Georgia Tech is in the second year of a Multi-University Research Initiative designed to study the impact of environmental processes on optical signatures. In particular, this program is conducting phenomenological studies on hyperspectral and polarimetric signatures of various target classes in the visible and infrared wavebands. Initial research studies have focused on landmines and the impact of various environmental factors and processes (e.g., subsurface processes) on the resultant spectral infrared signatures. A variety of approaches have been employed in this research to gain a better understanding of the impact of the environment on the spectral and polarimetric characteristics of soil and landmine signatures. These approaches include theoretical analyses, physics-based signature modeling, field measurements, and laboratory studies. Results from these studies will be presented that underscore the importance of incorporating the subsurface processes into the signature analyses. The results of these analyses have been propagated to algorithm developers to permit the creation of more robust processing techniques based on these physical analyses and models. This paper will present an overview of the program, a review of the research investigations initiated over the past year, and a summary of the results from these initial investigations.
Attenuated total reflection (ATR) spectroscopy is a well established optical technique investigating fundamental molecular vibrations in the mid-infrared (MIR) spectral regime for a wide variety of samples including liquids, thin films and powders. In the present study, first results simulating the influence of weathering processes on the spectral characteristics of soils are discussed. In particular, the effect of wetting and drying cycles on IR spectra of fine quartz (SiO2) powders has been investigated with ATR techniques. Resulting from a wetting and drying cycle, the sample spectra of quartz powders revealed significantly increased absorption intensities throughout the spectral region of interest (1400-600 cm-1). We hypothesize that this effect results from a higher packing density of the particles following the wetting procedure with the fines packed into interstitial spaces closer to the ATR waveguide surface. Moreover, a strong red shift of approx. 40 cm-1 of the absorption band assigned to asymmetric SiO4 stretching vibrations (1050 cm-1 to 1250 cm-1) could be observed. Both effects, increase in intensity and spectral shift, are reversed by mechanically disturbing the cemented powder after the wetting/drying cycle. Experiments with s- and p-polarized infrared radiation show similar (reversible) spectral shifts for this particular frequency range. It is expected that these findings will lead to better understanding of the spectral characteristics of soil in the mid-infrared spectral domain providing improved interpretation of data retrieved from disturbed soils e.g. potential landmine sites during hyperspectral imaging.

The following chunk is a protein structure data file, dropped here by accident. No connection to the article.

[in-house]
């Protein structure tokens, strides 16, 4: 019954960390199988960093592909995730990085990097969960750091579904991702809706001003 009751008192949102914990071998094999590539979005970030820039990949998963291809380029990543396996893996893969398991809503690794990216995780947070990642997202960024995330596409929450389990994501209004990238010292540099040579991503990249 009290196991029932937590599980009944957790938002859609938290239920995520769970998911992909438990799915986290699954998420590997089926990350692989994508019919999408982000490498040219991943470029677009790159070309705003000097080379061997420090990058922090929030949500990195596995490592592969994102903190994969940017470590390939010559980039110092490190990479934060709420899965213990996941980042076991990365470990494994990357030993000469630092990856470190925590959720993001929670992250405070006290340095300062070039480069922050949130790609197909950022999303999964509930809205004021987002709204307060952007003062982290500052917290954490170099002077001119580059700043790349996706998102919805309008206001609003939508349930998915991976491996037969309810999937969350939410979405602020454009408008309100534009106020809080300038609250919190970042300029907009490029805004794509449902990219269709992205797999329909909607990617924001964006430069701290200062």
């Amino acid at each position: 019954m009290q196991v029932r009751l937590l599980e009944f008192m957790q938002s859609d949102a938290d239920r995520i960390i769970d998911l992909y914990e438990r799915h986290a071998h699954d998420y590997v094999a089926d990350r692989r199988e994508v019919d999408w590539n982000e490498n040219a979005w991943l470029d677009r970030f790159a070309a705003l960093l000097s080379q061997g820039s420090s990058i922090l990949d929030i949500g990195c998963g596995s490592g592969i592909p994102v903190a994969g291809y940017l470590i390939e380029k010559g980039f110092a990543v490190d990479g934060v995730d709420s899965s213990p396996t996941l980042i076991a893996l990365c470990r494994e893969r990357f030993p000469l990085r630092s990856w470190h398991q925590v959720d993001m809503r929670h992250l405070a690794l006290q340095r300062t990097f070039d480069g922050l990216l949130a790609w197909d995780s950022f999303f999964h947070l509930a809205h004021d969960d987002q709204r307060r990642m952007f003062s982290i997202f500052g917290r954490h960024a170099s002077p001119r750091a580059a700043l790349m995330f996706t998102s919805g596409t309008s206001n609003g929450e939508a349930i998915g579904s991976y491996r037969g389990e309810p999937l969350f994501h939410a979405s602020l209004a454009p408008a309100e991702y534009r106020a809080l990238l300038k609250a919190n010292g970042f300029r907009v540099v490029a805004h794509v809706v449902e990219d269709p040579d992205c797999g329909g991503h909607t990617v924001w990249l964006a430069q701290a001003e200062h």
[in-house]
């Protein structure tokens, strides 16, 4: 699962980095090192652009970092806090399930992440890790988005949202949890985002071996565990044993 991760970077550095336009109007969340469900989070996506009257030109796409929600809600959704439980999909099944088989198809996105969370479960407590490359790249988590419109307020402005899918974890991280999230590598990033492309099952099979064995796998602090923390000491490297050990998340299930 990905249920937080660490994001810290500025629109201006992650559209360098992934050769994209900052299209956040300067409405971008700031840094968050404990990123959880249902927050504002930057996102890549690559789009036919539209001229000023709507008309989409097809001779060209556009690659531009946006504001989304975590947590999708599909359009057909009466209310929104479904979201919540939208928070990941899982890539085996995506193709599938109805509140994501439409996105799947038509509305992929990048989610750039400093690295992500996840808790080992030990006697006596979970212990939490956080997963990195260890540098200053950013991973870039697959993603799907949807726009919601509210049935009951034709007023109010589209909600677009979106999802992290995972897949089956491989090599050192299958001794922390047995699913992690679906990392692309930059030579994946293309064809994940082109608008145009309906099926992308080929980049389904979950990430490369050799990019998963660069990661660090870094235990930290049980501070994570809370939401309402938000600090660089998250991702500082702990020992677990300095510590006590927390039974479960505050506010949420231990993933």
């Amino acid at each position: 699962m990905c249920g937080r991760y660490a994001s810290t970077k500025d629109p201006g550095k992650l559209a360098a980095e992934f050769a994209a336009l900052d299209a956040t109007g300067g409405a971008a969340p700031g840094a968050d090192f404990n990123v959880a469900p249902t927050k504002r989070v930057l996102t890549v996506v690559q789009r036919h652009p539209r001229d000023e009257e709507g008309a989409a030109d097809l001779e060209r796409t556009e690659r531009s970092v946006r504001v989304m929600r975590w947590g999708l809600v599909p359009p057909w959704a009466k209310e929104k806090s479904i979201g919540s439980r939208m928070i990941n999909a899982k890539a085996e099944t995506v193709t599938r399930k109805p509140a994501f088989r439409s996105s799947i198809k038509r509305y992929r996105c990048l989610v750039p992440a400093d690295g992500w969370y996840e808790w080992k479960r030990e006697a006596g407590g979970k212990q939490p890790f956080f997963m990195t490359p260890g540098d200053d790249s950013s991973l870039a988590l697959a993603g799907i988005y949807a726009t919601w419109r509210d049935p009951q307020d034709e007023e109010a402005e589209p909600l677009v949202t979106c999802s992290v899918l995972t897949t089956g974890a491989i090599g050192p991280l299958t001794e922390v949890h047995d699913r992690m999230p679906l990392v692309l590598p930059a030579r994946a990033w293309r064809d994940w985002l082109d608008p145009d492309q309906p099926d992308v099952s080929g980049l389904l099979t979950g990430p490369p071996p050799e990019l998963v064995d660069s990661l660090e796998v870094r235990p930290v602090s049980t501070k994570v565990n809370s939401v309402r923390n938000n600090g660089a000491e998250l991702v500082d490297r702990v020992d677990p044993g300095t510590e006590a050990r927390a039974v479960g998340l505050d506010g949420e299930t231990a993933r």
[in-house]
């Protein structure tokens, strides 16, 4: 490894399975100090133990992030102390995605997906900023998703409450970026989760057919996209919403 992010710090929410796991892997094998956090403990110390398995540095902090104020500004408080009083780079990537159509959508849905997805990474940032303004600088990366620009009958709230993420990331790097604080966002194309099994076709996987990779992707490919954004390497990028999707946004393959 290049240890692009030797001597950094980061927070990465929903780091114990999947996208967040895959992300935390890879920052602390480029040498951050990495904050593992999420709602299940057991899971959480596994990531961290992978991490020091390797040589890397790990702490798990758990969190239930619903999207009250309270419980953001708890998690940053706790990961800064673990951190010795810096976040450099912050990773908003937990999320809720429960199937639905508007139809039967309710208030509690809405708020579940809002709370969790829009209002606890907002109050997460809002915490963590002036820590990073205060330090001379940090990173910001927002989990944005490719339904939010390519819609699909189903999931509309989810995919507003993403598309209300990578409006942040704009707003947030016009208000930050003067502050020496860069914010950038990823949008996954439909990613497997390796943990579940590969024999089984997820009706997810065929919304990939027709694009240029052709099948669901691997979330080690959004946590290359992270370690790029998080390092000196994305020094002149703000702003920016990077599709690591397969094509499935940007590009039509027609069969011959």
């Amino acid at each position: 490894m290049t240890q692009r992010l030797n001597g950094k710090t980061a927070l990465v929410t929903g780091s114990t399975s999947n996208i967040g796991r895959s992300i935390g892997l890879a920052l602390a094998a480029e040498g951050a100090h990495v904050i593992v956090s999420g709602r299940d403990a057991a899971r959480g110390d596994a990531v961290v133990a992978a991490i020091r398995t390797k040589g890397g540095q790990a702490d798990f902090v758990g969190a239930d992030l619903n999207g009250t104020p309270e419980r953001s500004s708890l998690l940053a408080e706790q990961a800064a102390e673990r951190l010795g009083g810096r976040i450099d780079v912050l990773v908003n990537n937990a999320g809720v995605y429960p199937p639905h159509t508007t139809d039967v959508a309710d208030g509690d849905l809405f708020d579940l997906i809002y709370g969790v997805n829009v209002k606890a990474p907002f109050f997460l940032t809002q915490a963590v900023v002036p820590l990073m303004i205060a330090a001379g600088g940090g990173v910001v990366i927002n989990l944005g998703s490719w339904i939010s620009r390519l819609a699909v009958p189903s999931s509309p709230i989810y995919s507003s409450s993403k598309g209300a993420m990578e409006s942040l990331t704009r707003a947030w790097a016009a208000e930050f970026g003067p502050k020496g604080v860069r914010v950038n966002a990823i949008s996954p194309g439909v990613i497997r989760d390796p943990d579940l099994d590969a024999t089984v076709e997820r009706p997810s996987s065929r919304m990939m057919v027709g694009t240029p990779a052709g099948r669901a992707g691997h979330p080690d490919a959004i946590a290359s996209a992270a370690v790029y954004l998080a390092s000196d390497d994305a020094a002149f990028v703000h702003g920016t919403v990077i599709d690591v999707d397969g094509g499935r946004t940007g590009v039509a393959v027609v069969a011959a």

This paper presents preliminary results of an investigation into the impact of buried objects on the environmental properties and electro-optical spectral characteristics of terrain features. This study focused on the analyses of various sensor information, including hyperspectral and thermal data, collected under a limited set of circumstances; these analyses include laboratory measurements and theoretical computations. A digital terrain model incorporating the relevant physical processes was also constructed to support these investigations. These analyses are particularly relevant to the detection of landmines and the exploitation of hyperspectral sensor data in this application. Results from these analysis efforts will be presented along with example spectral data and computational results.
The emerging demands of marine monitoring have initiated increased efforts to develop sensor systems capable of screening organic pollutants in seawater. The construction of a sensor system based on a Fourier transform infrared (FT-IR) spectrometer coupled to a mid-infrared fiber-optic sensor head to be used in a tow-body for underwater applications is part of the European Union project "SOFIE — Spectroscopy using Optical Fibers in the Marine Environment", aiming at the introduction of an entirely optical approach for in-situ ocean monitoring. The investigated analytes of this initiative include heavy metals, chlorinated hydrocarbons and aromatic hydrocarbons, which will be addressed using fiber-optic sensing schemes based on absorption (mid-infrared fiber-optic evanescent wave spectroscopy (MIR-FEWS), fluorescence, surface enhanced Raman scattering (SERS) and refractivity (surface plasmon resonance (SPR)). Since the system is modular, adaptation of existing techniques or the incorporation of new modules ensures the detection of further analytes. As part of this research project, a compact FT-JR based sensor system has been developed, reconstructing a Bruker Vector 22 FT-JR spectrometer. For the first time, a spectrometer was redesigned to fit into a submersible tube, with an inner diameter of 270 mm and an overall length of 1 100 mm. This approach proved capable of multi-component analysis in seawater, demonstrated for the example of various chlorinated hydrocarbons, as well as relatively low susceptibility to interfering parameters such as salinity and turbidity. First successful field test of the system integrated in a remotely operated vehicle corroborate the feasibility of this approach. With respect to the technological perspectives using miniaturized sensor components, a notable impact on this novel application area for MIR sensors can be expected.